The second one was when we wanted to create the chiefdoms and districts. It was difficult because some communities were traditionally independent before the white man came to collapse them into entities they didn’t belong to. Thus, there was history to prove that they were once independent entities. It was also difficult because we dealt with a lot of opposition. Today, that decision is regarded as one that has brought long-lasting peace to the state.
Are you still interested in contesting the Presidency in 2019?
I am currently consulting and before long, a formal statement will come from me. You cannot just wake up and decide to run for Presidency. You have to consult widely to know if you would be well-received. Being well-received doesn’t guarantee you anything but at least, you are assured that you are not acting in isolation.
If you don’t get the PDP’s presidential ticket, will you move to another party?
Not at all! I would not even consider that. The only decision I may have to make would be whether to quit active politics altogether. Not that I would abstain from politics totally but I wouldn’t contest any office.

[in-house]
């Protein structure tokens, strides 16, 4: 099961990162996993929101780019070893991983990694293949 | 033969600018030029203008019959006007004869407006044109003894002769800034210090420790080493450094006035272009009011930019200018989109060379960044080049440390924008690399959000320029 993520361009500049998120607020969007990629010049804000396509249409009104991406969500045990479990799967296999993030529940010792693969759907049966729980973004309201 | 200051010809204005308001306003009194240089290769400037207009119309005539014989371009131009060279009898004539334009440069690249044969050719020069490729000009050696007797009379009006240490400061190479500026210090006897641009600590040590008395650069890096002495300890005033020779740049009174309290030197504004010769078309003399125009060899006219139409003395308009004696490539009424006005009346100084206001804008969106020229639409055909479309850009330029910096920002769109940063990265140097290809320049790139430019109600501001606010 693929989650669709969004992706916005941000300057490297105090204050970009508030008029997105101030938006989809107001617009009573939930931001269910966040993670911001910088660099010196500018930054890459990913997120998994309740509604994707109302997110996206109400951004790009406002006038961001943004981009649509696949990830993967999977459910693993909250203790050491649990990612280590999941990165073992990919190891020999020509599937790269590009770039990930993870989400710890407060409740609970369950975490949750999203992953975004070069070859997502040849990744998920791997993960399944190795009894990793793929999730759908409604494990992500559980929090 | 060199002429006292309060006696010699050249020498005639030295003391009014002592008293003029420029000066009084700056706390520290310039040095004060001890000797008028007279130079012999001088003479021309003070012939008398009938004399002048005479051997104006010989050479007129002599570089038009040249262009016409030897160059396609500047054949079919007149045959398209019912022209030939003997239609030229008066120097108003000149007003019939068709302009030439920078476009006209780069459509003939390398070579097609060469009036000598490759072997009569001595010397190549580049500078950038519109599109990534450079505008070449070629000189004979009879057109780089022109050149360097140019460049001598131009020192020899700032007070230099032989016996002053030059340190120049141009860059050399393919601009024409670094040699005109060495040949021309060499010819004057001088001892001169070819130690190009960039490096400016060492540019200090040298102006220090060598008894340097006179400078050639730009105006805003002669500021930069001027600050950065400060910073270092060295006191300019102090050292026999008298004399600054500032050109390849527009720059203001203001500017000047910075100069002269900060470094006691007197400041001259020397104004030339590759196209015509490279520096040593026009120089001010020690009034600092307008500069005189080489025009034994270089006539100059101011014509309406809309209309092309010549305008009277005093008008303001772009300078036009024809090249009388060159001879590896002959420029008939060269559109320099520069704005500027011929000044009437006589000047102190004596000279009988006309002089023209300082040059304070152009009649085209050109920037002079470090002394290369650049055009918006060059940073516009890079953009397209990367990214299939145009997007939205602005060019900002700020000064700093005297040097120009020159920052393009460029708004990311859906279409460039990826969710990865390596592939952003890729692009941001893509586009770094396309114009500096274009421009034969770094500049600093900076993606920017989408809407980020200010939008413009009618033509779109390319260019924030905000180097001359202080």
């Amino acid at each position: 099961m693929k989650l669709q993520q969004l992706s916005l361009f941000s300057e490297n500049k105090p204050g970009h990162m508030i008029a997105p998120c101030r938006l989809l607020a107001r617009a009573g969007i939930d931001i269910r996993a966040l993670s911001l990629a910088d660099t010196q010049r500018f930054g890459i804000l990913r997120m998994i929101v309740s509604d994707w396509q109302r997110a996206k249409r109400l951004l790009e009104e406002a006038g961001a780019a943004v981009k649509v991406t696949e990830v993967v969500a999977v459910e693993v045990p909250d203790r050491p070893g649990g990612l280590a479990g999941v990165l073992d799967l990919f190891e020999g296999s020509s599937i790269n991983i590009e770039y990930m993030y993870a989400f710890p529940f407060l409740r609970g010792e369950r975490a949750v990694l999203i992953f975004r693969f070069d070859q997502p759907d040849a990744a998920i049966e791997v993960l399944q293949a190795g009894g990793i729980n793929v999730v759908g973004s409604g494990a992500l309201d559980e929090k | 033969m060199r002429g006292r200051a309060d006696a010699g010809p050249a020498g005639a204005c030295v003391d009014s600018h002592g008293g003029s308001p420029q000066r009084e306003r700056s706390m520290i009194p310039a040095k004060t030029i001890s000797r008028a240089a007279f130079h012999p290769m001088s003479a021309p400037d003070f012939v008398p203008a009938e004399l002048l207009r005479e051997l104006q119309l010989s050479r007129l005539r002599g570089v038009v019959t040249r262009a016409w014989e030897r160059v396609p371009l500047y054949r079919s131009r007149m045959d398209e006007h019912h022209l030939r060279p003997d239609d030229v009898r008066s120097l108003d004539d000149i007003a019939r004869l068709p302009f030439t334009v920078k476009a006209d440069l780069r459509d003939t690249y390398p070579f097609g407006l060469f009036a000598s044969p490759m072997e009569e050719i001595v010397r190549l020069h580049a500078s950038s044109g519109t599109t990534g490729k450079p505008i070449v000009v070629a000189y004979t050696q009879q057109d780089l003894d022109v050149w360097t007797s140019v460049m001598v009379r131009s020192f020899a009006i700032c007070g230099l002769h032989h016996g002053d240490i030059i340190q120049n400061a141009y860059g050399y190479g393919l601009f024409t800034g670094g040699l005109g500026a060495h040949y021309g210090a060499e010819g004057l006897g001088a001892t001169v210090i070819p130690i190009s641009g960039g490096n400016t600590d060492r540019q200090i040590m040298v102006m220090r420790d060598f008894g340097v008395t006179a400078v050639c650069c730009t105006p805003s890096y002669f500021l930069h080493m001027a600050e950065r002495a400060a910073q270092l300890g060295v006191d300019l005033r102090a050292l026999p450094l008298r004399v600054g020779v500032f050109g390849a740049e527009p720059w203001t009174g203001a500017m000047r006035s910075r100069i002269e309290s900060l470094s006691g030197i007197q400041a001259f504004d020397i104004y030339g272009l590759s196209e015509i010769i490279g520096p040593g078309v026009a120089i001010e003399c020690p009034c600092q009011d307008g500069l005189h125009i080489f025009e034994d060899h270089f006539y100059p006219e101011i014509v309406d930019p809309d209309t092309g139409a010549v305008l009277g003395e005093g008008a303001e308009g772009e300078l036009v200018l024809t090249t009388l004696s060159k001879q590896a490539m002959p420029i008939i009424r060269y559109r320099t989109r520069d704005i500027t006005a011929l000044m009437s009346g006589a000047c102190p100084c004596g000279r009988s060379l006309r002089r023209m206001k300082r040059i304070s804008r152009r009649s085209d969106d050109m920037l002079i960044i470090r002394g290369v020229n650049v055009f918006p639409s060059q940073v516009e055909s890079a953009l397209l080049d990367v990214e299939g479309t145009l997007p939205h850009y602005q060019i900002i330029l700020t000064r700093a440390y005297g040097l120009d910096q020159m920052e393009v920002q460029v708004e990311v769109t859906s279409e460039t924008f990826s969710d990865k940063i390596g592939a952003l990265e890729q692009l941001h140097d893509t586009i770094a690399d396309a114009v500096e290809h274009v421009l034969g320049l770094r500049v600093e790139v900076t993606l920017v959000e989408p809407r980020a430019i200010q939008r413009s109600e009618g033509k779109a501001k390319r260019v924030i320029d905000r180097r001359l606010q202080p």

You came close to clinching the PDP’s presidential ticket in 2007. Why do you think your bid failed?
That was because it was not the right time. I don’t want to go into whatever might have happened. If it was time, nothing could have stopped it. I think we should look forward.
What are your thoughts on restructuring?
I don’t want to politicise the issue but it is something that we cannot run away from. In the PDP, we regard it as one of the most important things that we have to fix. If I am lucky to be elected by Nigerians, I would make sure that we immediately discuss the nature and timeframe for restructuring.
Restructuring is institutional. For a long time, the institutions of state, such as security, have been designed to serve those in power and not the citizens. We must remove them from economic domination.
Many believe that the PDP has nothing new to offer Nigerians in terms of governance. What’s your take on that?